Adventures in the Forgotten Realms releases digitally on July 8 with a full tabletop release on July 23.

Sours: https://dotesports.com/mtg/news/vorpal-sword-power-word-kill-highlight-early-previews-for-mtg-adventures-in-the-forgotten-realms
What Your Favorite D\u0026D Weapon Says About You
For this week’s throwback I thought we would take a quick look at a quintessential favorite the vorpal sword. The term vorpal however does not find its roots in role playing games. It was author Lewis Carrollwho first coined the term in his 1871 publication Through the Looking-Glass. This was the sequel to Alice's Adventures in Wonderland (1865).The term appears twice in a poem called Jabberwocky which Alice reads:

He took his vorpal sword in hand
And later,
One, two! One, two! And through and through
The vorpal blade went snicker-snack!
He left it dead, and with its head
He went galumphing back.

The vorpal sword as we know it in fantasy role playing first appeared in D&D Supplement 1: Greyhawk (1975).It was basically a sword of sharpness on steroids that would decapitate you! Since then there has been numerous iterations of vorpal swords across many editions of Dungeons & Dragons.

Greyhawk Page 47, 1975

In the current Playtest material of 5th edition Dungeons & Dragons the weapon is still deadly:

Property [Attuned]:The weapon’s bonus to attack rolls and damage rolls increases to +3. Attacks you make using this weapon ignore resistance to slashing damage.

When the number you roll on the d20 for your attack roll using this weapon is 20, make another attack roll against the same target. If you hit again, the target takes an additional 6d8 damage. If the second attack roll is also an unmodified 20 and the target has 150 hit points or fewer, you lop off its head, killing it instantly. If the creature doesn’t have a head, you instead chop the creature in half, with the same lethal result.

I think the former is a fair modern interpretation but I probably will not be using it in my home brew campaign. To me the vorpal sword is one of those boogieman weapons that should be truer to its 1975 form. Instead my home brew version will read as follows:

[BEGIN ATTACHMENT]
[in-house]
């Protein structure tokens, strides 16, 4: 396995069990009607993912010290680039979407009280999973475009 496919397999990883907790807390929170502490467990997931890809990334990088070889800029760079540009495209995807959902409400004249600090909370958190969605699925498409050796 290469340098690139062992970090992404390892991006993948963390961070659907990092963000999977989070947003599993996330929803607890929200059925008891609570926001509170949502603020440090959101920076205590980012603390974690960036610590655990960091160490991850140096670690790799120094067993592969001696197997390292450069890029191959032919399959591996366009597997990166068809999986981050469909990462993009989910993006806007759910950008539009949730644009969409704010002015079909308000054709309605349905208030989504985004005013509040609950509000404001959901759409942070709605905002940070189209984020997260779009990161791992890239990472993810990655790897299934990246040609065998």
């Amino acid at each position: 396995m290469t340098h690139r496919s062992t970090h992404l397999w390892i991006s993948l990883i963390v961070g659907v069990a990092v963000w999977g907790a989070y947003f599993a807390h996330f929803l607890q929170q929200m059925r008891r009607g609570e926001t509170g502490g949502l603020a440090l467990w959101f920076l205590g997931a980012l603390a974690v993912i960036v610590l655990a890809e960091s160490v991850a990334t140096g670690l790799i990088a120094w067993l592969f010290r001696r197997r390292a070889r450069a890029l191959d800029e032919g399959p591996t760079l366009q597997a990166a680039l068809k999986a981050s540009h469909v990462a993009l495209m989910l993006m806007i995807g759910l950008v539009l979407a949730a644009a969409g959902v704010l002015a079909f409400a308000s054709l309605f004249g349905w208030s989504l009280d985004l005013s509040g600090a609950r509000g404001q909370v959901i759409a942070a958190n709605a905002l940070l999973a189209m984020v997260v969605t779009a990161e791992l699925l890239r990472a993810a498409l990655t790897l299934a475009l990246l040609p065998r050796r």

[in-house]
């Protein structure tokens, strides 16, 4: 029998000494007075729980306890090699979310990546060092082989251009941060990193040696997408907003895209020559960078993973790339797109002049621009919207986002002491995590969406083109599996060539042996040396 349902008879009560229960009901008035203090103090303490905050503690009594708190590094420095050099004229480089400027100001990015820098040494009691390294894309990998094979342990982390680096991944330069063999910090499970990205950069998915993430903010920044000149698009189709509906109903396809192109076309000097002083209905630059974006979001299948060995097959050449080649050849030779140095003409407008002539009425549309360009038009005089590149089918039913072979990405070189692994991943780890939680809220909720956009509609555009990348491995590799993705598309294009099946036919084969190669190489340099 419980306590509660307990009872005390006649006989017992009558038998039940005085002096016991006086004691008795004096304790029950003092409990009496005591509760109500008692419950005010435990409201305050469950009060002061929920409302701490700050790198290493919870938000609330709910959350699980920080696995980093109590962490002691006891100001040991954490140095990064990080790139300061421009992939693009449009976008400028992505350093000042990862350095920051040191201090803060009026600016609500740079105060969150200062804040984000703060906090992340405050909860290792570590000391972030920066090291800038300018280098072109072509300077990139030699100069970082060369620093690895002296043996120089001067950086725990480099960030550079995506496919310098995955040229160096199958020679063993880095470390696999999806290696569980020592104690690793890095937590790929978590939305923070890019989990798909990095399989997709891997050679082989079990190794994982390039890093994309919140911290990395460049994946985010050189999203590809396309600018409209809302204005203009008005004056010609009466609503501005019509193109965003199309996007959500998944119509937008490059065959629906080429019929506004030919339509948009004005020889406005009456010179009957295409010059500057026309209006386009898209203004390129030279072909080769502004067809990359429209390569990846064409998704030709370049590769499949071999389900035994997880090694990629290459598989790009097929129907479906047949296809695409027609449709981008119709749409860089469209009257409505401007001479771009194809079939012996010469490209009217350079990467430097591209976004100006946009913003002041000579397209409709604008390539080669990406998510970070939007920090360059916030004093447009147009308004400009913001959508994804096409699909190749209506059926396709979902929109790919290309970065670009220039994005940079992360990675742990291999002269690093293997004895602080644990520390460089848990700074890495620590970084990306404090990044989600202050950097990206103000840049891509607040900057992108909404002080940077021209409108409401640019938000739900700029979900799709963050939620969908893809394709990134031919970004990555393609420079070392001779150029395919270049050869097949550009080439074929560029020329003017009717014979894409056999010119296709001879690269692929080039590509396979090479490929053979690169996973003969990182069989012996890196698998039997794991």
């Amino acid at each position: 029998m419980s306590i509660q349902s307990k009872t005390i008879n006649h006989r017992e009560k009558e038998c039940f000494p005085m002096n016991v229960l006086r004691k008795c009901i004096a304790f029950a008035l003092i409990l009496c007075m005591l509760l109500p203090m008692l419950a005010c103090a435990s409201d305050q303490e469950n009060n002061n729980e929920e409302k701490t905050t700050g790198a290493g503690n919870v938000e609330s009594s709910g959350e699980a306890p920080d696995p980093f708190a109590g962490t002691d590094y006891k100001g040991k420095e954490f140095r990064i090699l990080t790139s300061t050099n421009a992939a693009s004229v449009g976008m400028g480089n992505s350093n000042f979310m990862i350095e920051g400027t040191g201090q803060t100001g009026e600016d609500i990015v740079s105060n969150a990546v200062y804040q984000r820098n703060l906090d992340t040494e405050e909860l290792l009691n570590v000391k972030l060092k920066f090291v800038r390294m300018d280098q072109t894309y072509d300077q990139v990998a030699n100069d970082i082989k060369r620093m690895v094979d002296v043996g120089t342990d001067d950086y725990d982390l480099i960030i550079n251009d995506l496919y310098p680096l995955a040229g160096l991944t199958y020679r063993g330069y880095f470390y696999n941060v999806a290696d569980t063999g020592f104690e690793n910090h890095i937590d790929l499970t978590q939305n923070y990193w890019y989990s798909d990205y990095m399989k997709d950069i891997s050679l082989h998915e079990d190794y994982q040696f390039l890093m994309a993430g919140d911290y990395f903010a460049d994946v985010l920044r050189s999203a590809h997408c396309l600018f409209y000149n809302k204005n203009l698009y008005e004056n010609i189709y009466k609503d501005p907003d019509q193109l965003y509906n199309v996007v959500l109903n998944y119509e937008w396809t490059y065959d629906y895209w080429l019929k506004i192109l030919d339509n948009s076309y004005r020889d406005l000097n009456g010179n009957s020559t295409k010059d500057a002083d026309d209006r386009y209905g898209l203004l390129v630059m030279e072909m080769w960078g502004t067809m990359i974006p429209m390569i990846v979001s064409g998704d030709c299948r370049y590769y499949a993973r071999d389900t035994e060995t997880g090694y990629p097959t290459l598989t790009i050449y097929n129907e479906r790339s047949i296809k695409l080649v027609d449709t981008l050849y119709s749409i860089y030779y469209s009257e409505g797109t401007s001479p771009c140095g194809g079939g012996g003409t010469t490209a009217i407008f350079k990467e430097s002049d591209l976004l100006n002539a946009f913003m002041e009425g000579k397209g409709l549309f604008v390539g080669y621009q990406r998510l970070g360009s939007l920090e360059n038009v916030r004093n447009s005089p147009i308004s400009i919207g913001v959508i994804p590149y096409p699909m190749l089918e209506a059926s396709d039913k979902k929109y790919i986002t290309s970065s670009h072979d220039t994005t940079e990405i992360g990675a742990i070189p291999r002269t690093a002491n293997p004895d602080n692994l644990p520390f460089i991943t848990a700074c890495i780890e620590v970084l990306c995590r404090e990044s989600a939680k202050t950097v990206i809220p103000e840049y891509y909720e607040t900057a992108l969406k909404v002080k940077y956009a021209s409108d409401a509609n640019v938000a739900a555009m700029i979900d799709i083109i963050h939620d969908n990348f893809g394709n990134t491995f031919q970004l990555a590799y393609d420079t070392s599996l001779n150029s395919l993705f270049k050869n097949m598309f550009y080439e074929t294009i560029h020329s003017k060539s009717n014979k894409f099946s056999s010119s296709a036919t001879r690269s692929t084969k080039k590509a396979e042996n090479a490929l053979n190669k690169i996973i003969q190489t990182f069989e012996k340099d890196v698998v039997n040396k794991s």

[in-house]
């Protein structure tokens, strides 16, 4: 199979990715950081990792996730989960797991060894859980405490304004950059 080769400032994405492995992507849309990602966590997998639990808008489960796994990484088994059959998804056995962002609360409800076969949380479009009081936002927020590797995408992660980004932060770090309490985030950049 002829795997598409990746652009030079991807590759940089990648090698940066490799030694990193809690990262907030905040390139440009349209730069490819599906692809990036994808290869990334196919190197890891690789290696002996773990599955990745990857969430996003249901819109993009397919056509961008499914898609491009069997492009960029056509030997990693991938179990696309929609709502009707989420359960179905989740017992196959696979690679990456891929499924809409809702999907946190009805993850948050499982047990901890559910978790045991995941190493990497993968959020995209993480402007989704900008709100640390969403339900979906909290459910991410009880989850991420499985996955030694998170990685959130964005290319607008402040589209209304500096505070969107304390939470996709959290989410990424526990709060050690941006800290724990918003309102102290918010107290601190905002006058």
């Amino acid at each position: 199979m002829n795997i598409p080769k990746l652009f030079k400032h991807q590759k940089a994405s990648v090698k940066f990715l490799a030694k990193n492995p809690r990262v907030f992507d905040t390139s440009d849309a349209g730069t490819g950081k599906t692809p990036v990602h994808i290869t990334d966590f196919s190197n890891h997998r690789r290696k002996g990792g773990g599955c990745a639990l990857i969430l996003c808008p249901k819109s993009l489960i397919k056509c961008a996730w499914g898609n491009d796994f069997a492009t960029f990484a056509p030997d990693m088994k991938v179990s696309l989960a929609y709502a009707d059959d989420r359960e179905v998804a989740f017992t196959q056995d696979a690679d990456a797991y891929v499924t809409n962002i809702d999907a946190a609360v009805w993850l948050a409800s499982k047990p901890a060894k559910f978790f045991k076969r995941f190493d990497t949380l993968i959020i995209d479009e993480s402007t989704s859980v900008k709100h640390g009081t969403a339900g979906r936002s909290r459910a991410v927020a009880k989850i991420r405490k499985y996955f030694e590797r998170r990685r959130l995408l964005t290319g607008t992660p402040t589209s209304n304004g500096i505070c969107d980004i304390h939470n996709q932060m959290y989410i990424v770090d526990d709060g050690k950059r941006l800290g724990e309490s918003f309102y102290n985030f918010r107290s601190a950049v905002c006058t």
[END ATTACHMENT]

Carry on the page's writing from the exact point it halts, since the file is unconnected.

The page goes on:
Whenever you roll an unmodified 20 and the target has 150 hit points or fewer, you lop off its head, killing it instantly. If the creature doesn’t have a head, you instead chop the creature in half, with the same lethal result. If the target has more than 150 hit points it takes an additional 6d8 damage instead.

I never actually have given a non-epic level character a vorpal sword in my campaigns over the past thirty years. Swords of sharpness made the rounds in AD&D a few times and were very prized items. Many DM’s stay away from vorpal weapons for fear the BBEG will die in one lucky roll of the d20. I personally feel that if a player finds a vorpal weapon it should be of artifact quality and yes every BBEG should be scared of it! Likewise every player should still worry about that wayward and very hungry rust monster…

So what is your take on vorpal weapons and the snicker-snack of a natural 20?

Vorpal Swords are no big deal!

Sours: https://www.ultanya.com/2014/06/throwback-thursday-vorpal-sword.html

Vorpal blade d&d

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A Vorpal Sword is a slashing weapon that decapitates on a critical hit. Even experienced Dungeon Masters are wary of allowing a Vorpal Swords in their game–probably because they have heads. Since Vorpal Swords are some of the most fun you can have with your scabbard on, let’s figure out how to make them work.

Vorpal Mechanics

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In AD&D 1st and 2nd Edition, a Vorpal Sword would sever an armored humanoid opponent’s head if you rolled a 20, after applying bonuses. So basically you were lopping off heads with 20% of your attacks. This was harder against larger creatures (18-20) and stone/metal creatures (19-20). Some creatures were unaffected (doppelgangers, elementals, golems). This gets pretty absurd when you realize that with three attacks, you’ve got a 48.8% chance to vorpalize an armored humanoid.

In 3rd Edition, “vorpal” was a weapon enchantment for slashing weapons that would decapitate on a critical hit. The player who rolled a natural 20 with a Vorpal Sword would roll again to “confirm” their critical hit before lopping off the heads of their foe. The confirmation reduces your vorpal per attack chance from 20% to less than 5%.